Graduate student Abria Martin, who earned her bachelor’s degree from NIU in May 2015, was a four-year member of the Clarke Honor Society and now continues to assist with the program.
“I joined my freshman year and now I help as a way of giving back,” Martin said. “It’s a great thing for people to consider joining; it’s like a family and, once you are involved in it, you have another support system on campus.”
Martin said it’s also an opportunity to be a role model and mentor for other African-American students, which is important.
“At the end of the day, you can do all of these great things, but if you are not doing it for a purpose or for a greater cause, then are you really contributing?” Martin said. “This gives you a way to mingle with freshman and shape the next generation of students. We can reach people through this and they can carry the torch.”
Students with a cumulative grade point average of 3.0 received an invitation in February to apply for the John H. Clarke Honor Society. An induction ceremony is planned Sunday, April 10, at the Duke Ellington Ballroom.
“It’s a great thing for people to consider joining,” Martin said. “Besides being an academic support system, it’s an opportunity build leadership skills, develop professionally and give back to the community before leaving the university.”
Application deadline is Wednesday, March 16. For more information, contact the Center for Black Studies at (815) 753-1709 or [email protected].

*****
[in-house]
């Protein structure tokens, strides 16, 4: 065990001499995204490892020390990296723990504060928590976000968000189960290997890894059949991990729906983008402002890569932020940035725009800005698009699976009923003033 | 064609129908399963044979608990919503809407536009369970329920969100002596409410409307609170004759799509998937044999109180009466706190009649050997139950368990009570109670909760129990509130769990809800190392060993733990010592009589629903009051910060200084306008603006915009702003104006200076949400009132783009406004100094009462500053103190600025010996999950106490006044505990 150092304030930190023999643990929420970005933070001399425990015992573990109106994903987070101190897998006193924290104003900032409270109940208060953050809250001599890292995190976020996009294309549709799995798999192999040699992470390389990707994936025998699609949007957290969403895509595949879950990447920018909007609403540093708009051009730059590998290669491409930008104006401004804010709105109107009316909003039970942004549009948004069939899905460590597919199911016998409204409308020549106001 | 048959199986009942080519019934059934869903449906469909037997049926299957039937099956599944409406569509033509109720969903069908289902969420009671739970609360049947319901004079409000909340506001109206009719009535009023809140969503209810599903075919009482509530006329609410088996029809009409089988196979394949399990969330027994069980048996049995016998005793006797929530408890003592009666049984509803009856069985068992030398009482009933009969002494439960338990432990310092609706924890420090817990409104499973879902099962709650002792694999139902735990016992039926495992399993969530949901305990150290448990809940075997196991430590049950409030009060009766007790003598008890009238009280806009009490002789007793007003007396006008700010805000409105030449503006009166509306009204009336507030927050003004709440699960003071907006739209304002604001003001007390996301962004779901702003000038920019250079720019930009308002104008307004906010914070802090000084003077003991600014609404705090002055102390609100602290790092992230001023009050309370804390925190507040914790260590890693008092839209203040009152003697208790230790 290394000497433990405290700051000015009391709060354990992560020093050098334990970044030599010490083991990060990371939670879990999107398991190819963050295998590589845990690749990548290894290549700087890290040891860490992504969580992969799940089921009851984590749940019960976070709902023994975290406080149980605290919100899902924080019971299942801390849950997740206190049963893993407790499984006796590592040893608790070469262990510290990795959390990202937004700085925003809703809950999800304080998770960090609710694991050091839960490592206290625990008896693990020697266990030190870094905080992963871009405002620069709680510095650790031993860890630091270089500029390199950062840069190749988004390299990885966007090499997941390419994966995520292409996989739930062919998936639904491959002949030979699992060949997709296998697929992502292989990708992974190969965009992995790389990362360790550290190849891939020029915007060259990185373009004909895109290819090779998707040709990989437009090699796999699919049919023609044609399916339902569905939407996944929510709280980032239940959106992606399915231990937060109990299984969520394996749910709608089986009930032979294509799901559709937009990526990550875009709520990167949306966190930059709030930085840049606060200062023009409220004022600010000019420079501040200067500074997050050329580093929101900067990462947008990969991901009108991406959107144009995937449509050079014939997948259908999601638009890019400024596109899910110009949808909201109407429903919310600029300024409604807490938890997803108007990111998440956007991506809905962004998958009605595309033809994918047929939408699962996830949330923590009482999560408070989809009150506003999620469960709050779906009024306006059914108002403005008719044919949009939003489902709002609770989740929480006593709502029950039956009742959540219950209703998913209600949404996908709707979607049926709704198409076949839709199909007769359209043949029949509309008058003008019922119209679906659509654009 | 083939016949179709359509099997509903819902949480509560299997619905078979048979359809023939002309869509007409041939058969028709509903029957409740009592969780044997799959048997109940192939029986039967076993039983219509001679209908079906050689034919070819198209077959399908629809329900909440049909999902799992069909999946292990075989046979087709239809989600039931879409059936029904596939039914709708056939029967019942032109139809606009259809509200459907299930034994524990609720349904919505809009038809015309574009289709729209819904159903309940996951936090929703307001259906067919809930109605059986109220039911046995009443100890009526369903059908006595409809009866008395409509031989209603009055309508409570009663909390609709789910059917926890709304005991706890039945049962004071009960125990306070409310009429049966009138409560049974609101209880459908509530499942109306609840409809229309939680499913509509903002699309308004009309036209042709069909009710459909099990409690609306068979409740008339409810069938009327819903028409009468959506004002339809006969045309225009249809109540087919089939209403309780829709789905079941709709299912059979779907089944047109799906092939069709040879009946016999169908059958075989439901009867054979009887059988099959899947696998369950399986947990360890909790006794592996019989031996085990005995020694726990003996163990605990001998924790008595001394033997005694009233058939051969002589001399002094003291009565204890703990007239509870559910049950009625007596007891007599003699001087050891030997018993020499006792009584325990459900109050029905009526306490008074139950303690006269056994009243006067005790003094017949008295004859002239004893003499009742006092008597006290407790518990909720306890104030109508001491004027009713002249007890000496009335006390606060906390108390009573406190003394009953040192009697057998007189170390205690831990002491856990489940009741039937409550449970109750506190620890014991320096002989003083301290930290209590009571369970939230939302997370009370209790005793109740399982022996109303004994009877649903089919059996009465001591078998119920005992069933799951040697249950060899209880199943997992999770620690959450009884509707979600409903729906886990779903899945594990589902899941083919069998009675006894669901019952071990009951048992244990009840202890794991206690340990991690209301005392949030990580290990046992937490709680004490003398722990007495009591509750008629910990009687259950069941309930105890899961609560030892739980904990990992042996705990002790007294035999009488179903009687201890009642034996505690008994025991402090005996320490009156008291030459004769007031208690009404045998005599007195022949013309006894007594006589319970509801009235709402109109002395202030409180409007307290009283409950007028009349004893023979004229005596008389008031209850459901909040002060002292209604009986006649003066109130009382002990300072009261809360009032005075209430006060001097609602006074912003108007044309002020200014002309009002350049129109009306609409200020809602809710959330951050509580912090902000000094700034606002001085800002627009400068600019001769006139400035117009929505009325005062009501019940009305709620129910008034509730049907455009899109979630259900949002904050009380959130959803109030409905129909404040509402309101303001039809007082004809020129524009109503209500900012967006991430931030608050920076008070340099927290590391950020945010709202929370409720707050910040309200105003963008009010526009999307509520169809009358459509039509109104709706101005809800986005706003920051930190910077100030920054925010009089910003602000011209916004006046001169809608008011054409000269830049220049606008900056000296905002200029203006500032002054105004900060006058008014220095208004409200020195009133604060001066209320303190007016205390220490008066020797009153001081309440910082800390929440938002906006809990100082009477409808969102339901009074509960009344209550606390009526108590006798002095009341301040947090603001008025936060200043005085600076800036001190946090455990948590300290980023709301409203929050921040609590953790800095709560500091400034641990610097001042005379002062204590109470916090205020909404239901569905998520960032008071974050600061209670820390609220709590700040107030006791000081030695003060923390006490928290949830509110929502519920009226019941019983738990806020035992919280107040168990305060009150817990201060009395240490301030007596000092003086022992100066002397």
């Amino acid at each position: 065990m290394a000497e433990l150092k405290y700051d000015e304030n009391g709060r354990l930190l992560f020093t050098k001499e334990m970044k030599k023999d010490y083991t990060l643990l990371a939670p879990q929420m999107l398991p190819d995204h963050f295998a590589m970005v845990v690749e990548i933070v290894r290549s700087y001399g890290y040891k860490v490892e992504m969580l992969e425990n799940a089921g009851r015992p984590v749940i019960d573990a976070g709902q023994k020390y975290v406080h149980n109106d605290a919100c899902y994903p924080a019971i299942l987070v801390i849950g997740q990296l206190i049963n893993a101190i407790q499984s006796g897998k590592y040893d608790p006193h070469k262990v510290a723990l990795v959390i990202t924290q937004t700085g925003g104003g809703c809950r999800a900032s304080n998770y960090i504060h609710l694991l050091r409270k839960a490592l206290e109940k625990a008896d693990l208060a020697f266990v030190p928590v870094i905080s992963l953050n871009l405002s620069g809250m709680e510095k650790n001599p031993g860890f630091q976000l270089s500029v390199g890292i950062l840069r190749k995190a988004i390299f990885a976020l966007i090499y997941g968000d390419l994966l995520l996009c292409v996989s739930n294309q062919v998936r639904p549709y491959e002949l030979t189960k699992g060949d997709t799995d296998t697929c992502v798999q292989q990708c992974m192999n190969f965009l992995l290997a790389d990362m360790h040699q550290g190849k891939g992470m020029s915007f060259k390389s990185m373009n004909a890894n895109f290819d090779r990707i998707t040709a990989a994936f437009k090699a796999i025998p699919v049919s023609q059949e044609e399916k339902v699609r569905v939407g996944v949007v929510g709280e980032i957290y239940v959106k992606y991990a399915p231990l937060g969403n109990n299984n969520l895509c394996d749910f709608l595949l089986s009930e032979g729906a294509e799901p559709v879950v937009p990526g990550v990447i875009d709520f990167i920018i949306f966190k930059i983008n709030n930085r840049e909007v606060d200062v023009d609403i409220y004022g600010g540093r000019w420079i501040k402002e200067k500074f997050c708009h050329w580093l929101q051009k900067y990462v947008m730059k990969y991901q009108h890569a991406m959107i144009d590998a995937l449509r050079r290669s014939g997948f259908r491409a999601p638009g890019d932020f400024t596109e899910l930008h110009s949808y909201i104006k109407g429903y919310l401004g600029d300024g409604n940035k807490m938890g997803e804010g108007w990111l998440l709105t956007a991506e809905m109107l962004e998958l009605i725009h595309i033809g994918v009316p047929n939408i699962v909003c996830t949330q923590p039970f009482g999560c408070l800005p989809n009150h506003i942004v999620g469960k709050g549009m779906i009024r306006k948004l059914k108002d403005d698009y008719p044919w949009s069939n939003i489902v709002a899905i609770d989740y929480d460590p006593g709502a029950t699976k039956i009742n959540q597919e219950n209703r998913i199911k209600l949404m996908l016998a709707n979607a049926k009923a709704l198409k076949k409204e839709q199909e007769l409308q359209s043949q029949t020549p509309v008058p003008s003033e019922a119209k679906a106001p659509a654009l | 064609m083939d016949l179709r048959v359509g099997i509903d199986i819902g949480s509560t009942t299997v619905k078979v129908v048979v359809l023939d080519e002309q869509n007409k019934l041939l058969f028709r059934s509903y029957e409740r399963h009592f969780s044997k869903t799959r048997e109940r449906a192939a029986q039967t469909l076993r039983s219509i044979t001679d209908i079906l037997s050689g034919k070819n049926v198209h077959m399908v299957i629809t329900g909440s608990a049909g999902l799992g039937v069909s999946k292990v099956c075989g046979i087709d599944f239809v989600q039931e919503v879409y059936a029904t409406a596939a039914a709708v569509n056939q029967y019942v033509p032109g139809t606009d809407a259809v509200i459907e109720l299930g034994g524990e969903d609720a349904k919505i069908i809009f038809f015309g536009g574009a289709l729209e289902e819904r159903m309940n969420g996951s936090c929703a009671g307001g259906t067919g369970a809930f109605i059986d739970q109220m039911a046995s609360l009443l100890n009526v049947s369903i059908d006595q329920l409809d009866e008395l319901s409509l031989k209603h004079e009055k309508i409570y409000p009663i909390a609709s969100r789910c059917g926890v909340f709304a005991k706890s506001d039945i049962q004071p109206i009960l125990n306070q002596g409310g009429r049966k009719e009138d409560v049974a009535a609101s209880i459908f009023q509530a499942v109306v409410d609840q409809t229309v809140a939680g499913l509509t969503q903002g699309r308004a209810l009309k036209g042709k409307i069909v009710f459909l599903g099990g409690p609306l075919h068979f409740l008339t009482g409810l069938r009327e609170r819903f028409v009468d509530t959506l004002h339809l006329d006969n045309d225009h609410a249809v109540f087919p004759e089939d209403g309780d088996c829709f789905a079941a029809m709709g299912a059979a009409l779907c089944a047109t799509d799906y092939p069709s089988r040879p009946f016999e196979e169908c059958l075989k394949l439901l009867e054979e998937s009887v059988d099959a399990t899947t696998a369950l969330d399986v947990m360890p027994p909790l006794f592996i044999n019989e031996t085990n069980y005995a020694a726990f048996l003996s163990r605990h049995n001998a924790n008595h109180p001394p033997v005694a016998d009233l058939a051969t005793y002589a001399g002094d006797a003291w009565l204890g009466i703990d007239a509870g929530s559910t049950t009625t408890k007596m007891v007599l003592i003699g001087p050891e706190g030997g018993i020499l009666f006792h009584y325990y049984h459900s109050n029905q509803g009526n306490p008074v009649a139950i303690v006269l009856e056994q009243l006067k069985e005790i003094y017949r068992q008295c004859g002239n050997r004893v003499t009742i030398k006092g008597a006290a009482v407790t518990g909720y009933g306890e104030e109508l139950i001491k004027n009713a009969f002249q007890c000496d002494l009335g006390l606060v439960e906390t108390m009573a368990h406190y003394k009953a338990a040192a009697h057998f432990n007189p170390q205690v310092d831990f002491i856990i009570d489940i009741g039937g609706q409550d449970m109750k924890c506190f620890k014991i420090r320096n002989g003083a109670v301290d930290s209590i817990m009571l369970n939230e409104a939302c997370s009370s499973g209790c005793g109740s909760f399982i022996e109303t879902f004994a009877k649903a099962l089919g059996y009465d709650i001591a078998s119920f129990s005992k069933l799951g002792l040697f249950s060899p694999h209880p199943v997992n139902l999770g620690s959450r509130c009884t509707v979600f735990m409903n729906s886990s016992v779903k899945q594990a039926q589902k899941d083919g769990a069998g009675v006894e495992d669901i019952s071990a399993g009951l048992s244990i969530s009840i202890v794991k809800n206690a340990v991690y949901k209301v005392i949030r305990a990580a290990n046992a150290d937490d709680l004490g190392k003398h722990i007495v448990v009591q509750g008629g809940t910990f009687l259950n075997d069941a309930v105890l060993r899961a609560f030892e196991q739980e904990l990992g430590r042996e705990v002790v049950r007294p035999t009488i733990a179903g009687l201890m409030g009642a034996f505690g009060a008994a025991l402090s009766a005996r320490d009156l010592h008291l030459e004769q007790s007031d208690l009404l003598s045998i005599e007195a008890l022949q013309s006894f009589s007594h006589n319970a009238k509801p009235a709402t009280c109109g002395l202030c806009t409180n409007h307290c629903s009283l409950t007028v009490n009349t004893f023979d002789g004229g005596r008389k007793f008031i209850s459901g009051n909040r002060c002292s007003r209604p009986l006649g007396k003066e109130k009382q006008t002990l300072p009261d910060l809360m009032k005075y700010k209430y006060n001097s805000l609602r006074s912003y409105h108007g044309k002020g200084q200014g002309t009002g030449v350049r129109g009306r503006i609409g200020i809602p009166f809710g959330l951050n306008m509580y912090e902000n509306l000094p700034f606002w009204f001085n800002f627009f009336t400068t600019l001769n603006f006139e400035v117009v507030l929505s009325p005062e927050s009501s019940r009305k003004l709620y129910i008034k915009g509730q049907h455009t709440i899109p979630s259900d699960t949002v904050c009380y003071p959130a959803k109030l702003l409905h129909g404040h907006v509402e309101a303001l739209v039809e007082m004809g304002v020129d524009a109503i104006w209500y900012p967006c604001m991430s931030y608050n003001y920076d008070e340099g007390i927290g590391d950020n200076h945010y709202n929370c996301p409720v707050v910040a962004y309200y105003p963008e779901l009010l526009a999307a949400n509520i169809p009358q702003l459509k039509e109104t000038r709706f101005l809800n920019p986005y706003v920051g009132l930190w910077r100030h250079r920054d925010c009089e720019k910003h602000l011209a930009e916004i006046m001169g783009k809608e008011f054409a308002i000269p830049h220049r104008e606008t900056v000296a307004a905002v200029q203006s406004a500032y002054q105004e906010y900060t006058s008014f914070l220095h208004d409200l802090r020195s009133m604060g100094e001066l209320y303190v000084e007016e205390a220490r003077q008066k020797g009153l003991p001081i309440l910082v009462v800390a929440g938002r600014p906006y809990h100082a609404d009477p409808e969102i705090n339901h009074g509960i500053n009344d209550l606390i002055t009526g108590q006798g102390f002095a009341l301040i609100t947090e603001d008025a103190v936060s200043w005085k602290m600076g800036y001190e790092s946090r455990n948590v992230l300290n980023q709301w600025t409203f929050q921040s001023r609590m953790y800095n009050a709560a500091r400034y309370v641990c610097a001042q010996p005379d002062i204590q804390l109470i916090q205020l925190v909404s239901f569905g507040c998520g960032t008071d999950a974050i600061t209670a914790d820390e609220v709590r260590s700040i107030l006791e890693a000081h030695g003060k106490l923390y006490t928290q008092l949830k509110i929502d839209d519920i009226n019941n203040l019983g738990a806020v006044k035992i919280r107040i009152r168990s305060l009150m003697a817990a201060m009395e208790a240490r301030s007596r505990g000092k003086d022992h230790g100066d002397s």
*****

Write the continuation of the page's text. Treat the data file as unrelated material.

by Jane Donahue
Date posted: March 3, 2016 | Author: Jane Donahue | Comments Off on John Henrik Clarke Honor Society offers opportunities for Huskies
John Ithal, who brings more than two decades of experience in law enforcement with the North Aurora Police Department, has been named NIU’s director of Clery Compliance.
Ithal, who holds a bachelor’s degree from Aurora University and a master’s degree from Lewis University, is the first to hold the newly created position. He reports to NIU Police Chief Tom Phillips.
“I look forward to the continuation of helping others and serving the community,” Ithal said. “This position allows me to support – and commit to – the mission of the Clery Act so that students and parents can make informed decisions.”
The Clery Act is a federal statute that requires all colleges and universities that participate in federal financial aid programs to keep and disclose information about crime on and near their respective campuses.
Compliance with the Clery Act is often assumed as a campus police department responsibility, Phillips said, but that is not the case.
“Institutional compliance with the Clery Act is more than simply counting crimes,” Phillips said. “There are many working pieces that are multifaceted and require collaboration across the campus community.”
Activities include publishing an annual security report, maintaining a public log of crimes and crime statistics and providing a timely warning of crimes that might threaten campus safety.